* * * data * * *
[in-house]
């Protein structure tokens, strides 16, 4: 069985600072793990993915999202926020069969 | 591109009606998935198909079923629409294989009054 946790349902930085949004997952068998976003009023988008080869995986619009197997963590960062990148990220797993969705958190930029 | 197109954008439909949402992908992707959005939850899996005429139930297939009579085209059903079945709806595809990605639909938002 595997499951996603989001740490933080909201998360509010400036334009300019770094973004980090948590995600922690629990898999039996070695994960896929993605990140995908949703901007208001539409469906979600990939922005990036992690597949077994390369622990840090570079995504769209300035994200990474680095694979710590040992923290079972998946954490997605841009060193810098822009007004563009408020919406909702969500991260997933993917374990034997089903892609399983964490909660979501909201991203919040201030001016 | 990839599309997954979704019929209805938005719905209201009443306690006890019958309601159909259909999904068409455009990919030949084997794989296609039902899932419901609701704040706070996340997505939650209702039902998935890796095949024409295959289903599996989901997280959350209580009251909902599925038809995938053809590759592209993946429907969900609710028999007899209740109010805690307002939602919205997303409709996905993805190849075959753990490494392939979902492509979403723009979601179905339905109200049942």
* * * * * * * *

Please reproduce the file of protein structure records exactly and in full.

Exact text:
[in-house]
């Protein structure tokens, strides 16, 4: 069985600072793990993915999202926020069969 | 591109009606998935198909079923629409294989009054 946790349902930085949004997952068998976003009023988008080869995986619009197997963590960062990148990220797993969705958190930029 | 197109954008439909949402992908992707959005939850899996005429139930297939009579085209059903079945709806595809990605639909938002 595997499951996603989001740490933080909201998360509010400036334009300019770094973004980090948590995600922690629990898999039996070695994960896929993605990140995908949703901007208001539409469906979600990939922005990036992690597949077994390369622990840090570079995504769209300035994200990474680095694979710590040992923290079972998946954490997605841009060193810098822009007004563009408020919406909702969500991260997933993917374990034997089903892609399983964490909660979501909201991203919040201030001016 | 990839599309997954979704019929209805938005719905209201009443306690006890019958309601159909259909999904068409455009990919030949084997794989296609039902899932419901609701704040706070996340997505939650209702039902998935890796095949024409295959289903599996989901997280959350209580009251909902599925038809995938053809590759592209993946429907969900609710028999007899209740109010805690307002939602919205997303409709996905993805190849075959753990490494392939979902492509979403723009979601179905339905109200049942």